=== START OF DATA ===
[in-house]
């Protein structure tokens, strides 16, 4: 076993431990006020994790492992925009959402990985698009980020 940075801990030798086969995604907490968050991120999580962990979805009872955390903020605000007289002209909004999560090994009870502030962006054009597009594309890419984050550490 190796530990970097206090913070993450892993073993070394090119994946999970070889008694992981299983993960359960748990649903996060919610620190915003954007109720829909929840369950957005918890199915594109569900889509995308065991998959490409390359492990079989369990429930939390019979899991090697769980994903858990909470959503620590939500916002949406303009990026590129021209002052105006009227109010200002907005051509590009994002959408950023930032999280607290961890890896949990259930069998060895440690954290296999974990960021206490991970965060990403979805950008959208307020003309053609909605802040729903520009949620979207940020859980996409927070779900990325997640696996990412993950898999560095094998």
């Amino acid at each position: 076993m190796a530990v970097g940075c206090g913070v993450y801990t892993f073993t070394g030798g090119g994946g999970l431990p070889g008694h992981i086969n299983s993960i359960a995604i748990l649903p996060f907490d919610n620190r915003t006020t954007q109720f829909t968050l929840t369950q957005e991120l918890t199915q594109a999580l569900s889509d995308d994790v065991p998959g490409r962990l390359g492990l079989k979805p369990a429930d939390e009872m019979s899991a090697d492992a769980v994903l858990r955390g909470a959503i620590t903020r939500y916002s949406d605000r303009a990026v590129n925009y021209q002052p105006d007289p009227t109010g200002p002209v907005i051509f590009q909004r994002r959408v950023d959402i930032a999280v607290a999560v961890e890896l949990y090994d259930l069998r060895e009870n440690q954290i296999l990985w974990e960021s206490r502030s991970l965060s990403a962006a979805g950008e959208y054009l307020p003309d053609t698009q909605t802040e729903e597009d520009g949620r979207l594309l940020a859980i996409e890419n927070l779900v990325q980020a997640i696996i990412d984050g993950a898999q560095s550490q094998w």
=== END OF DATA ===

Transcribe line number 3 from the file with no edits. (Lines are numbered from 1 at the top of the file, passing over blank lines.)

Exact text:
């Amino acid at each position: 076993m190796a530990v970097g940075c206090g913070v993450y801990t892993f073993t070394g030798g090119g994946g999970l431990p070889g008694h992981i086969n299983s993960i359960a995604i748990l649903p996060f907490d919610n620190r915003t006020t954007q109720f829909t968050l929840t369950q957005e991120l918890t199915q594109a999580l569900s889509d995308d994790v065991p998959g490409r962990l390359g492990l079989k979805p369990a429930d939390e009872m019979s899991a090697d492992a769980v994903l858990r955390g909470a959503i620590t903020r939500y916002s949406d605000r303009a990026v590129n925009y021209q002052p105006d007289p009227t109010g200002p002209v907005i051509f590009q909004r994002r959408v950023d959402i930032a999280v607290a999560v961890e890896l949990y090994d259930l069998r060895e009870n440690q954290i296999l990985w974990e960021s206490r502030s991970l965060s990403a962006a979805g950008e959208y054009l307020p003309d053609t698009q909605t802040e729903e597009d520009g949620r979207l594309l940020a859980i996409e890419n927070l779900v990325q980020a997640i696996i990412d984050g993950a898999q560095s550490q094998w």